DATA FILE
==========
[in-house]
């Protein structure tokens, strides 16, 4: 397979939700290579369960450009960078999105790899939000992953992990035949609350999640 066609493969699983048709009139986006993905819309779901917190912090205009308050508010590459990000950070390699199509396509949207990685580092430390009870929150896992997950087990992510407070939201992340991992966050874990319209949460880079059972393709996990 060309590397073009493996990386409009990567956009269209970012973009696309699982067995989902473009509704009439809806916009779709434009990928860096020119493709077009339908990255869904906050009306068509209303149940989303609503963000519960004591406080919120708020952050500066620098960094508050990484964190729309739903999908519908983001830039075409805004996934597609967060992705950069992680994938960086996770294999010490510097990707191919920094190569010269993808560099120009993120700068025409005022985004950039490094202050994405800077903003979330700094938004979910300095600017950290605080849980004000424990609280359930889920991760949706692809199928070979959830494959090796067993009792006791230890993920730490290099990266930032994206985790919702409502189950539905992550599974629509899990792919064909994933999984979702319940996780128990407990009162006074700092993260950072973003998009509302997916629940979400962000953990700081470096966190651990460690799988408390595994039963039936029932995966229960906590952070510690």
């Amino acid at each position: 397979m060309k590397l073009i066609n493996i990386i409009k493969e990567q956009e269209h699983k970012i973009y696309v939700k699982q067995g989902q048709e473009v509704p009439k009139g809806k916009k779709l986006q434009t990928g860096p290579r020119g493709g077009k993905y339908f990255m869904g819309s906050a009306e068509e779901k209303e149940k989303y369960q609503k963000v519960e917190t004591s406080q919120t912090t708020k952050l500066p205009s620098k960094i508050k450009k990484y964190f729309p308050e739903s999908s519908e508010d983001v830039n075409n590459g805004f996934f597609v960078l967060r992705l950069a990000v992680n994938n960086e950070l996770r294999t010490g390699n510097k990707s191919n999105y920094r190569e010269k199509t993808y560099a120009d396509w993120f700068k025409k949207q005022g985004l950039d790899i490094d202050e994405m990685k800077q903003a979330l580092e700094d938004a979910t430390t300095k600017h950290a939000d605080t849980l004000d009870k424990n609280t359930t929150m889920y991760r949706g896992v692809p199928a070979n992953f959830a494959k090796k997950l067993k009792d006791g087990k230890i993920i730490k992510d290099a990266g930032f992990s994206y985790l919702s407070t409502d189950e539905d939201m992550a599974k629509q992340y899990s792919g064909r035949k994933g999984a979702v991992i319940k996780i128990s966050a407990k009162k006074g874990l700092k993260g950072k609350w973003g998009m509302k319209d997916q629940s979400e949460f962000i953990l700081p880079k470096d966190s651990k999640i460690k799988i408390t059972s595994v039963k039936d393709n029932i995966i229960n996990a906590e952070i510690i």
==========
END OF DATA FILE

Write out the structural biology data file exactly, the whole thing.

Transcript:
[in-house]
């Protein structure tokens, strides 16, 4: 397979939700290579369960450009960078999105790899939000992953992990035949609350999640 066609493969699983048709009139986006993905819309779901917190912090205009308050508010590459990000950070390699199509396509949207990685580092430390009870929150896992997950087990992510407070939201992340991992966050874990319209949460880079059972393709996990 060309590397073009493996990386409009990567956009269209970012973009696309699982067995989902473009509704009439809806916009779709434009990928860096020119493709077009339908990255869904906050009306068509209303149940989303609503963000519960004591406080919120708020952050500066620098960094508050990484964190729309739903999908519908983001830039075409805004996934597609967060992705950069992680994938960086996770294999010490510097990707191919920094190569010269993808560099120009993120700068025409005022985004950039490094202050994405800077903003979330700094938004979910300095600017950290605080849980004000424990609280359930889920991760949706692809199928070979959830494959090796067993009792006791230890993920730490290099990266930032994206985790919702409502189950539905992550599974629509899990792919064909994933999984979702319940996780128990407990009162006074700092993260950072973003998009509302997916629940979400962000953990700081470096966190651990460690799988408390595994039963039936029932995966229960906590952070510690």
């Amino acid at each position: 397979m060309k590397l073009i066609n493996i990386i409009k493969e990567q956009e269209h699983k970012i973009y696309v939700k699982q067995g989902q048709e473009v509704p009439k009139g809806k916009k779709l986006q434009t990928g860096p290579r020119g493709g077009k993905y339908f990255m869904g819309s906050a009306e068509e779901k209303e149940k989303y369960q609503k963000v519960e917190t004591s406080q919120t912090t708020k952050l500066p205009s620098k960094i508050k450009k990484y964190f729309p308050e739903s999908s519908e508010d983001v830039n075409n590459g805004f996934f597609v960078l967060r992705l950069a990000v992680n994938n960086e950070l996770r294999t010490g390699n510097k990707s191919n999105y920094r190569e010269k199509t993808y560099a120009d396509w993120f700068k025409k949207q005022g985004l950039d790899i490094d202050e994405m990685k800077q903003a979330l580092e700094d938004a979910t430390t300095k600017h950290a939000d605080t849980l004000d009870k424990n609280t359930t929150m889920y991760r949706g896992v692809p199928a070979n992953f959830a494959k090796k997950l067993k009792d006791g087990k230890i993920i730490k992510d290099a990266g930032f992990s994206y985790l919702s407070t409502d189950e539905d939201m992550a599974k629509q992340y899990s792919g064909r035949k994933g999984a979702v991992i319940k996780i128990s966050a407990k009162k006074g874990l700092k993260g950072k609350w973003g998009m509302k319209d997916q629940s979400e949460f962000i953990l700081p880079k470096d966190s651990k999640i460690k799988i408390t059972s595994v039963k039936d393709n029932i995966i229960n996990a906590e952070i510690i």